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Thread: Is Motorsport going the wrong way?

  1. #1

    Is Motorsport going the wrong way?

    Just a thought to start a discussion based on recent questions about classic racing.
    So you want to go racing in one of the controlled formulas. TCR or TA2 spring to mind. But here lies the problem (as I see it), you can't build your own car out of what you have lying around from previous projects. In NZ we have many people who are more than capable of building one of these cars to specification without going overboard (or cheating) but it appears to me that one must buy the package from a recognised supplier.
    My question is, is this detrimental to our sport. Whilst I am not totally against the idea, does the cost preclude some potential competitors who would like to try and compete on a shoestring budget?

  2. #2
    World Champion ERC's Avatar
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    For what it is worth, the idea of a lot of the modern race series, from F1 down, have three primary objectives:

    1) Cost caps

    2) Theoretically closer racing

    3) Rules so tight or one make series that innovation is discouraged.

    Because of that, I find little to interest me, hence my love of historic's and classic's.

    The Goodwood Revival, for pre 1966 cars, despite some well-deserved criticisms (I have a list...), at least manages to show cars both on and off track that show variety, making them more interesting and for me, photogenic.

    So basically, the answer is yes, I believe it is detrimental to the sport.

  3. #3
    Thanks for that Ray. I think the word that best describes New Zealand's history in motorsport is innovation, in other words making do with what was available at the time, or having to adapt or manufacture what was not readily available. One only has to look at the great variety of "specials" built over the years and the early saloon cars that raced in the 50s and 60s.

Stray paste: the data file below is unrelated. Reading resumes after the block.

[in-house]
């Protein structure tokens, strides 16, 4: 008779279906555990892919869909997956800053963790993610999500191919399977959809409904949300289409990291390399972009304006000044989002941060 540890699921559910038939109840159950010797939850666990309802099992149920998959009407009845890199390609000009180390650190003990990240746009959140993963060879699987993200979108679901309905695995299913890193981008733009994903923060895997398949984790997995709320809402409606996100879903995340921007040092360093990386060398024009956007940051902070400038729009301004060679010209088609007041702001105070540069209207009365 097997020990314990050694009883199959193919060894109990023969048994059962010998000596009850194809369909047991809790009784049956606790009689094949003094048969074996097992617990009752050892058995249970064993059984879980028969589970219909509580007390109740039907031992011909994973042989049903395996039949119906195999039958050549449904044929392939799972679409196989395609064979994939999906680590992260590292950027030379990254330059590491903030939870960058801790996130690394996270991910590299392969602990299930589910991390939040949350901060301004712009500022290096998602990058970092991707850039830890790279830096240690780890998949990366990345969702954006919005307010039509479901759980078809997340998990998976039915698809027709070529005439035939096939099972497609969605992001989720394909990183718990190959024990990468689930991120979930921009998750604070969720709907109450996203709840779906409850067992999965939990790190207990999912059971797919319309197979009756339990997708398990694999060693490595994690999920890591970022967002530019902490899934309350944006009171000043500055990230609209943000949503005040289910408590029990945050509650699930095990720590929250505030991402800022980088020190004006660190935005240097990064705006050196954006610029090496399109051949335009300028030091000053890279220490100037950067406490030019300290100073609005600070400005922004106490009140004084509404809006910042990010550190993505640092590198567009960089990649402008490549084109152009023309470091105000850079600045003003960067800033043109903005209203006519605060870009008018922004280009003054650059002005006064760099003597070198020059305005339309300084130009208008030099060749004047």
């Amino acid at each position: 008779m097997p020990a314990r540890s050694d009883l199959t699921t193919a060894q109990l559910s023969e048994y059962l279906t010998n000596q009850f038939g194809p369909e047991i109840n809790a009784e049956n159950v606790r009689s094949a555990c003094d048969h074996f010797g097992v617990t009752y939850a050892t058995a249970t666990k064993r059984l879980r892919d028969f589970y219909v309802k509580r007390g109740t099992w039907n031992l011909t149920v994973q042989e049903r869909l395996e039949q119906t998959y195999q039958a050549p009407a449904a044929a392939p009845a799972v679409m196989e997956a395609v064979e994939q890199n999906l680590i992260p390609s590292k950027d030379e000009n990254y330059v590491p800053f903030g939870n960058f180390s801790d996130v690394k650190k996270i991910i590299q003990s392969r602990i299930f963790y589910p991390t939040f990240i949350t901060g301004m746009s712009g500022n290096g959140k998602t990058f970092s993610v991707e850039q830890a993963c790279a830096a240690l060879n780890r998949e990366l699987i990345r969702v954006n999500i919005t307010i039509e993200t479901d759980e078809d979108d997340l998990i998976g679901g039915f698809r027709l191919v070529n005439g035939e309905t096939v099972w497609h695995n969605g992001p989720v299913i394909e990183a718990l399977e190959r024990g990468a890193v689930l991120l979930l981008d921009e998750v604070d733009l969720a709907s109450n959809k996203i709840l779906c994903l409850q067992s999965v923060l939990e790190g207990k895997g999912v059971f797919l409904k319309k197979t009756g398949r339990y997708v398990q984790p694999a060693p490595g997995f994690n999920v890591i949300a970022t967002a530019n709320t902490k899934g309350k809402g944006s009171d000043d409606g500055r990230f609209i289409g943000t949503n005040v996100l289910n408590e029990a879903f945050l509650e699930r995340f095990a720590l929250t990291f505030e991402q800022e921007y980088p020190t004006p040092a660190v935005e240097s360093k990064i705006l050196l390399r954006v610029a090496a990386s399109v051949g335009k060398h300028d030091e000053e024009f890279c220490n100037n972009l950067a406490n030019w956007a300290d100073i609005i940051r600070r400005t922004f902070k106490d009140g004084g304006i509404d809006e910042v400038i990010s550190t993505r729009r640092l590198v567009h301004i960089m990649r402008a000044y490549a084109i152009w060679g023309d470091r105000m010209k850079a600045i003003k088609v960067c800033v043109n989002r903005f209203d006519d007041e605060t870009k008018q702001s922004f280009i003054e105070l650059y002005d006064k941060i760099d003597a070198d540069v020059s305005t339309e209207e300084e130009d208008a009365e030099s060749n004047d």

4. #4
    the dreaded word "parity" is the downturn of free thinking racers everywhere. this is closely followed by classes pricing themself out of reach.
    in the early 70's i know of an F1 car being built less engine for 10k pounds. now i think one has to put up $50 million just to enter the circus and it would appear that it is 1job per team member on the car which leans to huge expence getting the team from home to race and back just rediculess waste of money for show not go.

  5. #5
    World Champion ERC's Avatar
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    Quote Originally Posted by Allan View Post
    Thanks for that Ray. I think the word that best describes New Zealand's history in motorsport is innovation, in other words making do with what was available at the time, or having to adapt or manufacture what was not readily available. One only has to look at the great variety of "specials" built over the years and the early saloon cars that raced in the 50s and 60s.
    Without dredging up old issues, even in NZ you can build a single seater out of a pile of period bits and be welcomed with open arms.

    Try the same thing with a saloon and no chance.

    Yet it is OK running a 2.4 litre Escort, a V8 Escort, Zephyr, Alfetta, Capri, MGB or Triumph TR7, only because 'it was done in period'. personally, I don't see the difference.

    Much as I support the ethos of Historic Saloons, just one non-Ford at the Icebreaker suggests that it is easier to run with a Ford than any other make on the grounds of availability of parts, spares and performance equipment and even knowledge. I take my hat off to all competitors running something a little bit different. They don't have to be winners and classic racing is supposed to be about participation.

    For me it is also about variety.
    Last edited by ERC; 01-27-2024 at 01:34 AM.

  6. #6